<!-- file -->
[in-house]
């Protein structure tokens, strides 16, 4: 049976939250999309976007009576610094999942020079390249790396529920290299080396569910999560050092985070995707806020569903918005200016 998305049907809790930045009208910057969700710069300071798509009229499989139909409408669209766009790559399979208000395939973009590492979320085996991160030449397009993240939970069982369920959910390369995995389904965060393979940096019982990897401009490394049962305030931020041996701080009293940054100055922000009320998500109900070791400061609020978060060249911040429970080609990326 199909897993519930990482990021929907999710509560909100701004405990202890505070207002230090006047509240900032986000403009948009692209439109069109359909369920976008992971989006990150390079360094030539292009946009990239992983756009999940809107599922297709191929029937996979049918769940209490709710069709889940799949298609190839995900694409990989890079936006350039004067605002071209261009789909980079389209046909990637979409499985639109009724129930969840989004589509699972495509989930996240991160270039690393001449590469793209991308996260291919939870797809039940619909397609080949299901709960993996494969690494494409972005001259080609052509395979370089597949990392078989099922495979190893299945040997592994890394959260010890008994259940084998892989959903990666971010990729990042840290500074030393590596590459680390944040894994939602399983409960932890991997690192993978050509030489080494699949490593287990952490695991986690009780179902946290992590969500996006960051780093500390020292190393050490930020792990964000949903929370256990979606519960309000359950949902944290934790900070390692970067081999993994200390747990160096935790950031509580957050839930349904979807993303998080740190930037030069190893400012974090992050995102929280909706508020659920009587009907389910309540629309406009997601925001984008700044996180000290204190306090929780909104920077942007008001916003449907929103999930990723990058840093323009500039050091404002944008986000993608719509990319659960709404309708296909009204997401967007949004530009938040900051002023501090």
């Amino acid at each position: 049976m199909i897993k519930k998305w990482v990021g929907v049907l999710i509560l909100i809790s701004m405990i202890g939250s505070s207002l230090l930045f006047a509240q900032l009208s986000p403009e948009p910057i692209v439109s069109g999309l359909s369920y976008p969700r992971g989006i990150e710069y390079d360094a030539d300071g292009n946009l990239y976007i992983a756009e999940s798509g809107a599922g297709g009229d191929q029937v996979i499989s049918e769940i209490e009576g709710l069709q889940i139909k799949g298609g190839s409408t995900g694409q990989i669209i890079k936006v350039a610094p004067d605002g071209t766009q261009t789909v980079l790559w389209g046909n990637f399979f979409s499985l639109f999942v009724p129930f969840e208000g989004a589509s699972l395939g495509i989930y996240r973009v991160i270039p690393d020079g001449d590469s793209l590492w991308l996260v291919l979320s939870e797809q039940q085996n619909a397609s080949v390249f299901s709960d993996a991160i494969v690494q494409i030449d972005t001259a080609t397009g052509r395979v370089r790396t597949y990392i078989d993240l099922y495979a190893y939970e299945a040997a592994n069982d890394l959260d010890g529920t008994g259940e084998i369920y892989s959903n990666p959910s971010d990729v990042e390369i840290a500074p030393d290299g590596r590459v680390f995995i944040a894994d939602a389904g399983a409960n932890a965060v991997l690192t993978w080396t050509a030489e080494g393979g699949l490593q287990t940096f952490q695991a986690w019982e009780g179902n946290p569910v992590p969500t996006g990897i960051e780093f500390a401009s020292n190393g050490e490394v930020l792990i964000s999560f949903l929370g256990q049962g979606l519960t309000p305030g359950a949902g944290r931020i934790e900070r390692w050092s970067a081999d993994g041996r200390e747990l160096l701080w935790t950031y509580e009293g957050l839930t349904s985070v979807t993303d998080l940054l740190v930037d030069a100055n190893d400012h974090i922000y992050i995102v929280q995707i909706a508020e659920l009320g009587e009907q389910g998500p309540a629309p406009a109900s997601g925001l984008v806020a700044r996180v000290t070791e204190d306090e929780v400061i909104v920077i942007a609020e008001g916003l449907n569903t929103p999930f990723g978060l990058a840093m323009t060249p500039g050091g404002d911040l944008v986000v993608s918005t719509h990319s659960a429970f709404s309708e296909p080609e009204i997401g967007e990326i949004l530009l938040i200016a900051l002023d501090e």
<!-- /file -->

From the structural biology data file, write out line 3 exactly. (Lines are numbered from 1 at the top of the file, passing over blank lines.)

């Amino acid at each position: 049976m199909i897993k519930k998305w990482v990021g929907v049907l999710i509560l909100i809790s701004m405990i202890g939250s505070s207002l230090l930045f006047a509240q900032l009208s986000p403009e948009p910057i692209v439109s069109g999309l359909s369920y976008p969700r992971g989006i990150e710069y390079d360094a030539d300071g292009n946009l990239y976007i992983a756009e999940s798509g809107a599922g297709g009229d191929q029937v996979i499989s049918e769940i209490e009576g709710l069709q889940i139909k799949g298609g190839s409408t995900g694409q990989i669209i890079k936006v350039a610094p004067d605002g071209t766009q261009t789909v980079l790559w389209g046909n990637f399979f979409s499985l639109f999942v009724p129930f969840e208000g989004a589509s699972l395939g495509i989930y996240r973009v991160i270039p690393d020079g001449d590469s793209l590492w991308l996260v291919l979320s939870e797809q039940q085996n619909a397609s080949v390249f299901s709960d993996a991160i494969v690494q494409i030449d972005t001259a080609t397009g052509r395979v370089r790396t597949y990392i078989d993240l099922y495979a190893y939970e299945a040997a592994n069982d890394l959260d010890g529920t008994g259940e084998i369920y892989s959903n990666p959910s971010d990729v990042e390369i840290a500074p030393d290299g590596r590459v680390f995995i944040a894994d939602a389904g399983a409960n932890a965060v991997l690192t993978w080396t050509a030489e080494g393979g699949l490593q287990t940096f952490q695991a986690w019982e009780g179902n946290p569910v992590p969500t996006g990897i960051e780093f500390a401009s020292n190393g050490e490394v930020l792990i964000s999560f949903l929370g256990q049962g979606l519960t309000p305030g359950a949902g944290r931020i934790e900070r390692w050092s970067a081999d993994g041996r200390e747990l160096l701080w935790t950031y509580e009293g957050l839930t349904s985070v979807t993303d998080l940054l740190v930037d030069a100055n190893d400012h974090i922000y992050i995102v929280q995707i909706a508020e659920l009320g009587e009907q389910g998500p309540a629309p406009a109900s997601g925001l984008v806020a700044r996180v000290t070791e204190d306090e929780v400061i909104v920077i942007a609020e008001g916003l449907n569903t929103p999930f990723g978060l990058a840093m323009t060249p500039g050091g404002d911040l944008v986000v993608s918005t719509h990319s659960a429970f709404s309708e296909p080609e009204i997401g967007e990326i949004l530009l938040i200016a900051l002023d501090e």